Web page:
A sodden scene between mother and daughter is also imbued with an authentic and more dramatic tone.

It takes a sure and capable director to work with the play as written, rather than relying on the more familiar movie for inspiration.  Director Judy Treloar, assisted by Amanda  Lisman, leads an ensemble cast on a complex journey that reveals many philosophical and moral questions among the comedy.  At the end of the play we care enough about the main characters to cross our fingers for their future happiness.

In real life, Charles Webb stayed married to his “Elaine”, a woman named Fred. Together they raised a family and spent decades on the run from authorities as a result of a decision to home-school their children (illegal at the time in California).  He profited little from the success of The Graduate, receiving only a one time payment of $20,000 and signing away his rights to all future profits and sequels.  In 2007, he managed to settle the copyright loophole, and Home School was published to limited success. The couple eschews financial gain and moved to England because of nationalized health care. Find out more here and here

I have only recently returned to LanghamCourtTheatre after an extremely long hiatus. Every season I’ve experienced has provided a wide range of plays, from thought-provoking to laugh-a-minute comedy, produced with signature flair and attention to detail.  Now in their 85th season, the Victoria Theatre Guild and Langham Court Theatre depend on a dedicated team of volunteers to provide us with the opportunity to reflect, laugh, reminisce and wonder.  (More about volunteer opportunities here.)

Audience Advisory: Nudity, Coarse Language, Mature Themes. Recommended for ages 15+. 

The Graduate, adapted by Terry Johnson
based on the novel by Charles Webb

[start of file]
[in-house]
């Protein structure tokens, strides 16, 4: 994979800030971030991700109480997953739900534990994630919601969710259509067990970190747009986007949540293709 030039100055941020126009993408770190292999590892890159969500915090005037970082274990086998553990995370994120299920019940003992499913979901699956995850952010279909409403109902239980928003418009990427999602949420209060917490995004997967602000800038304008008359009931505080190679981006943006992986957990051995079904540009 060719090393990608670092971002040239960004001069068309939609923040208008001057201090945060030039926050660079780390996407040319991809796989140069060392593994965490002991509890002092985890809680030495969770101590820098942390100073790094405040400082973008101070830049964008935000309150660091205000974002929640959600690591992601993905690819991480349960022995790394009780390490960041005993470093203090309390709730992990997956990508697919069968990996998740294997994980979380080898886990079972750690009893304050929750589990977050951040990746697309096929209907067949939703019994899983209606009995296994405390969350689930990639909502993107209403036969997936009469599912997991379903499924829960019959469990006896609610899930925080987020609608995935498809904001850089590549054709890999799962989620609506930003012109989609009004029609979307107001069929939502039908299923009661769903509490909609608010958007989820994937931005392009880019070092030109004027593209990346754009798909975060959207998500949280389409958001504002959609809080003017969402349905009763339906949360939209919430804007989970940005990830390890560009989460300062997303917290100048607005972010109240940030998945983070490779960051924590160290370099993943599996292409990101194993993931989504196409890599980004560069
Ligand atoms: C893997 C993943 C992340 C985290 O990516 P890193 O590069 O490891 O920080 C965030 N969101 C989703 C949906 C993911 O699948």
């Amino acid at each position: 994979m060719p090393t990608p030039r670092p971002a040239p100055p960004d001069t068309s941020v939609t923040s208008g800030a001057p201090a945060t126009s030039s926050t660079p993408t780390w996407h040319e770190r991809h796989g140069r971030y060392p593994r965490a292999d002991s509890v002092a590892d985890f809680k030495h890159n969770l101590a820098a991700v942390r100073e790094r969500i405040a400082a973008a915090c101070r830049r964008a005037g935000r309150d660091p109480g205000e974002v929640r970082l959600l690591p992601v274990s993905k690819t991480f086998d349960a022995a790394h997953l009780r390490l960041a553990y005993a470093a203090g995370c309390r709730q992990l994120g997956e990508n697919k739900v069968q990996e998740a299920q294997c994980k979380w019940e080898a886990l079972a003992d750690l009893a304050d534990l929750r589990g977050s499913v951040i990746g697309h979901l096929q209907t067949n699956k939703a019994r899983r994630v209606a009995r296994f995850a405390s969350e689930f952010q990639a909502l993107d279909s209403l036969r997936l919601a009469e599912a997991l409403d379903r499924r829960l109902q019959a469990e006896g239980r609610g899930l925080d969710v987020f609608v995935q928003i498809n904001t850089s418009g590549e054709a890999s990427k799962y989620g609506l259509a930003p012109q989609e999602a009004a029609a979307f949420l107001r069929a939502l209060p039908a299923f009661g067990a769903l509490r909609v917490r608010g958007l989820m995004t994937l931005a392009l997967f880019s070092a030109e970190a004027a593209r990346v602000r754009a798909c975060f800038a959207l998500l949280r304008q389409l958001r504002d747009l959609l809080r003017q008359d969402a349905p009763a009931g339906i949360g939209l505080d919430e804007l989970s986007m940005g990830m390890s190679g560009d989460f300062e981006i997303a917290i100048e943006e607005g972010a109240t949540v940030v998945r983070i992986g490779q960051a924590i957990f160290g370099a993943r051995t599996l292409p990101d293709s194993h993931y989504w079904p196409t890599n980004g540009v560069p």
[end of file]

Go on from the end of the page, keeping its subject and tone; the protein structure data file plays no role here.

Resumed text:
and the motion picture screen play by Calder Willingham and Buck Henry
March 5-22, 2014. Showtime 8pm. No shows Sunday and Monday.
Tickets $19/$21

2 for $20 Wednesday Preview
March 5th, all patrons
2 for $30 Tuesdays
March 11th & March 18th
2pm Saturday Matinees
March 15th & March 22nd


Director: Judy Treloar
Assistant Director: Amanda Lisman
Stage Manager: Brett Burrow
Producer: Angela Henry
Assistant Producer: Nick Stull
Set Design: Adam Wilkinson
Properties & Set Decor: Jean de Cartier & Merry Hallsor
Lighting Design: Adam Wilkinson
Sound Design: Jason King
Costume Design: Lisa Leighton and Chris Stusek

CAST (actor / role)
Montgomery Bjornson: Benjamin Braddock
Odile Nelson: Mrs. Robinson
Christopher Harris: Mr. Robinson
Keeley Teuber: Elaine Robinson
Wayne Yercha: Mr. Braddock
Elizabeth Brimacombe: Mrs. Braddock
Michelle Mitchell: Stripper, Wedding guest
Michael Gosselin: Psychiatrist, Priest
Alex Carson: Hotel Clerk, Barman, Wedding guest
Michelle Rachel: Receptionist, Hooker, Wedding guest
Alex Judd: Man in bar, Wedding guest

Disclaimer: I was provided with complimentary tickets to The Graduate for the purpose of writing a review. As always, I retain complete editorial control over all content published on this site.

About @lacouvee

Community Builder. Catalyst. Speaker. Writer. Arts Advocate.

Passionate about bridging online and offline communities to effect positive change.

I truly believe that one person can make a difference and that we all have our own lives to live, creatively, while respecting the unique nature of others.

Speak Your Mind